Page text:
I am no technophobe. No Luddite, I gladly use by iPhone, my laptop, my car, my table saw, my stereo, my furnace, my dishwasher, and many other tools and devices. But our technology has become more and more invasive and more and more integrated into our daily lives. And as a result, we need to establish some boundaries and guidelines for using our tech so that it doesn’t damage us.
This is one of the things we need to acknowledge up front: technology is neither good nor evil; it is good and evil.
The hammer I use to build a house is also the hammer I use to smash my thumb or break your window. Similarly, the smartphone I use to receive a text of my nephew’s cute baby daughter is the same device some middle school boy is using to sext an inappropiate image to a classmate.
So, I’m slowly coming up with boundaries and guidelines for myself and my family to protect us from our technology. We want to use it constructively and that means using it deliberately and within reasonable limits.
Now, most of our tech already has guidelines. No drinking and driving a motor vehicle, for instance. We’ve come up with a long list of car-related boundaries and guidelines after many years of using them. But it’s newer technologies that require our attention right now and especially our phones which have quickly become closer than any family member, almost extensions of our personalities. The rapidity with which we’ve made these deep-seated connections alone is causes for concern.
So, here are some basic guidelines I’m in the process of adopting.
No phone in the bathroom. Just do your business and be done. The bathroom is not a man cave. Using the phone in the bathroom turns it into a germ factory. And that’s just gross.
No using phones during meals. Something died so I can eat it; so whether I’m eating animal or vegetable, I want to give it some respect by paying attention to it. Besides, food tastes better when we give it our full attention. Also, when we focus on it, we eat less of it, gaining less weight in the long run.
No tech in bed. No phones. No TV. No computer. No tablet. It’s bad for sleep. It’s bad for intimacy. Enough said.
Take tech time outs. If I can’t do without it, I’m an addict. Really. I need whole days off. I need tech Sabbaths. I need tech naps during the day. And instead of lingering over my phone at the end of the day, I need to simply turn out the light and get a full night’s sleep.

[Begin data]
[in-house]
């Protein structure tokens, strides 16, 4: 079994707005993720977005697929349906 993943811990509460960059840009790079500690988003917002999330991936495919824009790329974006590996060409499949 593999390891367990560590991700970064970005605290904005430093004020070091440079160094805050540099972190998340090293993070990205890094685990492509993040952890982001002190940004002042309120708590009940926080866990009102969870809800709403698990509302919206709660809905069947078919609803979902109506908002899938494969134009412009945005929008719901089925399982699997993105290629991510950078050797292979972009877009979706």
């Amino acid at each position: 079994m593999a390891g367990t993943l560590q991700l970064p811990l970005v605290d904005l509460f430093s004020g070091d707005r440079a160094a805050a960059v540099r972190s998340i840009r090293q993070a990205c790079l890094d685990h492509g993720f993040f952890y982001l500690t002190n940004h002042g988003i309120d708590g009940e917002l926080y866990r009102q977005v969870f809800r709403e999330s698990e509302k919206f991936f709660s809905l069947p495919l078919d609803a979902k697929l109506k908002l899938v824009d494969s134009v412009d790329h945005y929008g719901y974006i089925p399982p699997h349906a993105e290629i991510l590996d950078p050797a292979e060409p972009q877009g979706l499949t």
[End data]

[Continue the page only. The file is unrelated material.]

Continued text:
Don’t look at the phone during a conversation. That buzz in my pocket is probably just a silly cat video being posted to Facebook. It can wait. I’m talking with a real live human being. I will bask in the glory of human relations. And if someone is calling or texting me, I’ll let it go till later. I’m not God and shouldn’t be as accessible as God. Only God should be a prayer away.
Leave space for silence. Music, audiobooks, podcasts, and such are all great in their place. But I need to leave silent space for thought, for prayer, for paying attention to the world around me. It’s scary how much thought and prayer have been replaced by noise. I need to push back against that.
Practice not knowing. Google is amazing. Being able to ask almost any question and have an answer within seconds is intoxicating. But there was a time when all the answers weren’t at our fingertips and we had to be OK with that. It taught us to live with unknowns. It trained us to live in a world where the most important questions don’t have quick or simple answers. I need to live in that world again.
Go slow. Yep. My car is tech, too. I need to consider a walk or a bike ride instead of defaulting to the car. I’ll see the world more clearly. I’ll be in better shape. And I won’t be so rushed and stressed out. Speed kills.
Play old school games. Video games have become graphically amazing. And there are unique forms of communication that can take place during them. But they’re too fast and lead to less human interaction and laughter than a simple card or board game. Video gaming has its place, but it needs to be a small place, and I mustn’t let it squeeze out the old fashioned board game night.
Handwrite good cards and letters. It used to be an art form, but we’ve quickly lost it. The problem with email and texting and social media is that the first two are too functional, focused on getting information or getting people to do stuff, and the second decends into the trivial far too easily. I need to recover the labor and intentionality of writing out full thoughts while keeping to the economy of words that hand writing leads to.